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Welcome to Week 3 of the Basiq Insights series. Last week, we looked at how Banks are reacting to the threat of Fintechs – either beating them or joining them. This edition looks at another industry-wide trend: the shift away from credit cards to both debit and BNPL. We’ll have a look at the Australian BNPL landscape, the proliferation of BNPL in Australia, changing consumer expectations, the rise of debit and some of the regulatory headwinds making way for the BNPL industry.

BNPL in Australia

Afterpay and Zip are the household BNPL names. Many companies since their inception have sought to emulate their success – either focusing on a specific vertical (yes, you can even BNPL your school fees) or trying to eat up market share outside of retail. As is typical with industry growth, the massive demand of BNPL led to a proliferation of products – so much so you can now BNPL pretty much anything – including Payo’s ‘Eat Now Pay Later‘ at your favourite restaurants, Deferit’s BNPL bill payments and BNPL construction loans.

The growth in this sector has been phenomenal – driven by Millennials’ and Gen Z’ love for BNPL services – as the BNPL service providers ability to completely remove the need for a credit card or a Bank relationship through a simple to understand and frictionelss experience.  Here’s a snapshot of the inputs on some of the ways the experience changes between a credit card and a BNPL provider:

In 2020, the total value of BNPL transactions exceeded $9bn1 . What the segment has proven is that its not a one size fits all, and that there is enough space for multiple parties to operate within. Here’s a lay of the BNPL land, broken down by industry vertical, consumer or business facing and employee count.

One of the most exciting insights from this is that over 50% of BNPL providers are listed signaling two things: (a) there’s massive demand from both consumers and investors in the area, and (b) BNPL companies prefer to IPO in order to make the most of this interest. Figure 3 below reiterates the spread of BNPL across multiple industries, not just retail:

The Gen Z Experience

BNPL has become synonymous with a Millennial audience, yet really I think the commentary should focus more on Gen Z (I actually think Gen Z are vastly underrepresented in the media when it comes to Fintech2, when they are the most progressive and tech savvy age group – but that’s for a later Insights edition). See the illustrative Fig 4 below from Mozo:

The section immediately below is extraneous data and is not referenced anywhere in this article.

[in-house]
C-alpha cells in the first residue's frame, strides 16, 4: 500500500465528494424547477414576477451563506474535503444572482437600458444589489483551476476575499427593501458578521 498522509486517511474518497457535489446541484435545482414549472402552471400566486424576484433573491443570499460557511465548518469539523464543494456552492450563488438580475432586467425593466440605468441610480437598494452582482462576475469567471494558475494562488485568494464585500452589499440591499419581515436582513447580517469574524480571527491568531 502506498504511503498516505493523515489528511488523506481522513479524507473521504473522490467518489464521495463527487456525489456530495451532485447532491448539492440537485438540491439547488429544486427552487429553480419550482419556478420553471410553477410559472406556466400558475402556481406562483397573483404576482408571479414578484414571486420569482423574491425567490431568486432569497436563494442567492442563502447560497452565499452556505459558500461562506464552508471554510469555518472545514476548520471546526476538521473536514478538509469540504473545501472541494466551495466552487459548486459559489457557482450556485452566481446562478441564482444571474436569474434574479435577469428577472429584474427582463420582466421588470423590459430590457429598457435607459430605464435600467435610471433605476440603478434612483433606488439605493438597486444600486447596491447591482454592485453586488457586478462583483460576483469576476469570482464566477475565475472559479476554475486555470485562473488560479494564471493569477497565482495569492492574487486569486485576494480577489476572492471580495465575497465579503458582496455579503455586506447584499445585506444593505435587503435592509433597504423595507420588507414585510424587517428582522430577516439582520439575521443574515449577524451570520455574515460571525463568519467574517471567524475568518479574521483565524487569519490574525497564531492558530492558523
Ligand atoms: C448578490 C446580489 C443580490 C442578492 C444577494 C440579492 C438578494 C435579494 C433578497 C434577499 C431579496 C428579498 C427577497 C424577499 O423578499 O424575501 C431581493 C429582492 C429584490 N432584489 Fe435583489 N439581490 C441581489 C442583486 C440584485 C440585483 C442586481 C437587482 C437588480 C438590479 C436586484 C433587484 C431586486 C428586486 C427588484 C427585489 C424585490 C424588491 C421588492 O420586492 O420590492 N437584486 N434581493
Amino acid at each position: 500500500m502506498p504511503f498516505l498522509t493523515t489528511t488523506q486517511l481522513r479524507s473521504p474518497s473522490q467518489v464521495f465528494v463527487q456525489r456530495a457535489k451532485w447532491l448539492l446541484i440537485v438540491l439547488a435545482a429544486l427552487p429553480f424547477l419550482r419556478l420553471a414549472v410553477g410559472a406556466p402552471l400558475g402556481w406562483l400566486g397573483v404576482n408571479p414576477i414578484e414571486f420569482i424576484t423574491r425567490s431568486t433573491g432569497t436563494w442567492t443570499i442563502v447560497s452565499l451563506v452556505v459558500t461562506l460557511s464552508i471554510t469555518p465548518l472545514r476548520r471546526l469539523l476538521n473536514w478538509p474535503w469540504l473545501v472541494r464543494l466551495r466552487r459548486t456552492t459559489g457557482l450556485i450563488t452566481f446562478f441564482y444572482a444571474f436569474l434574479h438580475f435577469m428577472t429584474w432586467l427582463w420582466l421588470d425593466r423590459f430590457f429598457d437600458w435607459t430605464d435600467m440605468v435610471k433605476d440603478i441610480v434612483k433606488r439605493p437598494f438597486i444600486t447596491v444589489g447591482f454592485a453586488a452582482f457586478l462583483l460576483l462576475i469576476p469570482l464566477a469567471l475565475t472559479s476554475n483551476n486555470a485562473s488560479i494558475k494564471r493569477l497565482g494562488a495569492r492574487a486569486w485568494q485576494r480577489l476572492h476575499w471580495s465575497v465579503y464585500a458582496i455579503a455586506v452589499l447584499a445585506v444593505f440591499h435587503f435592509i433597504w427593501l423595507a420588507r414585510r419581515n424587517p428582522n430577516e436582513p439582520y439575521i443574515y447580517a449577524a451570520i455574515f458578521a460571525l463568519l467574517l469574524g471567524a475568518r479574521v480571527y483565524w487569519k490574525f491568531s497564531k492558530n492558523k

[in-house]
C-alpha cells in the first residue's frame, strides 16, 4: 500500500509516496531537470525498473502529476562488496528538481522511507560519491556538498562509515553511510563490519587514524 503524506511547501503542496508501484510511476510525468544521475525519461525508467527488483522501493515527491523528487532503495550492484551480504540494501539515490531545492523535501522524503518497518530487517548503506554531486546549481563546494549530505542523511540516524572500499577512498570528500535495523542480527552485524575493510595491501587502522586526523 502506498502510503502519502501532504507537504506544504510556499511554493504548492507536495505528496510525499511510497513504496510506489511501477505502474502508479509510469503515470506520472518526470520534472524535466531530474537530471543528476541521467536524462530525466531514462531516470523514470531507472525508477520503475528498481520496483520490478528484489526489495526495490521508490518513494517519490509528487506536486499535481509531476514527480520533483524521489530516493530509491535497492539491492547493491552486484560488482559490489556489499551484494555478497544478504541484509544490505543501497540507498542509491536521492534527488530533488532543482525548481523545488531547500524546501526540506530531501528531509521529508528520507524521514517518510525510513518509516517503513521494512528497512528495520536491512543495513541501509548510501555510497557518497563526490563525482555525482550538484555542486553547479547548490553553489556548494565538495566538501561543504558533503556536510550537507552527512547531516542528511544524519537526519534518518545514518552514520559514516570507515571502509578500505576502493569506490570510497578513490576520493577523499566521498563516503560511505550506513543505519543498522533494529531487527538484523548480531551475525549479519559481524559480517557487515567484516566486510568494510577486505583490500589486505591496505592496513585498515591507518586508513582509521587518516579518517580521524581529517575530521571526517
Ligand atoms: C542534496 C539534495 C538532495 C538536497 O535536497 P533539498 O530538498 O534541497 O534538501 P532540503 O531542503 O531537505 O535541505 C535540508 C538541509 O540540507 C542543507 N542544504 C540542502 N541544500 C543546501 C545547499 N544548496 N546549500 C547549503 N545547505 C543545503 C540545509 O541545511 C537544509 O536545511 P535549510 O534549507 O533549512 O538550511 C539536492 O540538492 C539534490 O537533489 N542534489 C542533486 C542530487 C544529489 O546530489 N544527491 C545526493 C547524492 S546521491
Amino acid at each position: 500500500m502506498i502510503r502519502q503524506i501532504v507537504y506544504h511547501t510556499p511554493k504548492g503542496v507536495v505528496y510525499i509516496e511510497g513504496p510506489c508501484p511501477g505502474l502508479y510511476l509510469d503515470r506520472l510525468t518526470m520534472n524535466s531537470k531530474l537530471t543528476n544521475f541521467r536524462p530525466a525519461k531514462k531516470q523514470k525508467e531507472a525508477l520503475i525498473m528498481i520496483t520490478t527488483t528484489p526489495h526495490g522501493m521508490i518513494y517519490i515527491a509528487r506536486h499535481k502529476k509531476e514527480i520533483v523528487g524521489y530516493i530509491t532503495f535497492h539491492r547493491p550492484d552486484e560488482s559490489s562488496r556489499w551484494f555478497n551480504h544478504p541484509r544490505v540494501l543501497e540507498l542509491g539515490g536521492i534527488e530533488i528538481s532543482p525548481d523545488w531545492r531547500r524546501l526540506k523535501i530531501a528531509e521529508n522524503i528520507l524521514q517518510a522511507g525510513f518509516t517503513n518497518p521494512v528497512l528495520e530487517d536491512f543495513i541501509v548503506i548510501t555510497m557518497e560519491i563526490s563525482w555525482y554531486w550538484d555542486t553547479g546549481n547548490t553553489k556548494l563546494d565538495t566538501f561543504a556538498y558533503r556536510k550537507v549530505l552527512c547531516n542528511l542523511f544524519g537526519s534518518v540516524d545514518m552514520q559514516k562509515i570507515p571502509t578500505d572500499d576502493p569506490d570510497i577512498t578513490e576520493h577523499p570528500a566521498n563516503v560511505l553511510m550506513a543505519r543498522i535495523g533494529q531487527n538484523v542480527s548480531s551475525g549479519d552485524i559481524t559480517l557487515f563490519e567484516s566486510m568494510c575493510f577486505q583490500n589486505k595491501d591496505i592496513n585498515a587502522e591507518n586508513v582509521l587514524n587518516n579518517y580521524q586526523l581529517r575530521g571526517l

As Gen Z booms, the demand will continue to increase (Gen Z is anyone from 6 – 24, and only those above 18 are allowed to use BNPL services).

Regulatory challenges of BNPL

BNPL regulation is polarising in the financial services industry – the Fintech argument is commonly that regulation will stifle innovation, whereas the Banks argue that BNPL should be regulated like other credit products (and it shows why CBA insists on a credit check for both Klarna and their own BNPL product). CBA’s Matt Comyn argues that because BNPL is getting so big, “the time for BNPL regulation has arrived3, specifically calling for BNPLs to report repayment behaviour to credit bureaus so that Banks can better determine lending risk. By definition, BNPL exists outside of the National Credit Code(3), namely due to the definition of credit requiring interest repayments. Given BNPL makes money from both the merchant and the customer (late fees…and in some cases interchange fees) – it doesn’t incur the same regulation that a traditional credit product does. Although this means that technically there are fewer protections offered to customers than a personal loan or credit card – these are often outweighed by a great customer experience and brand loyalty.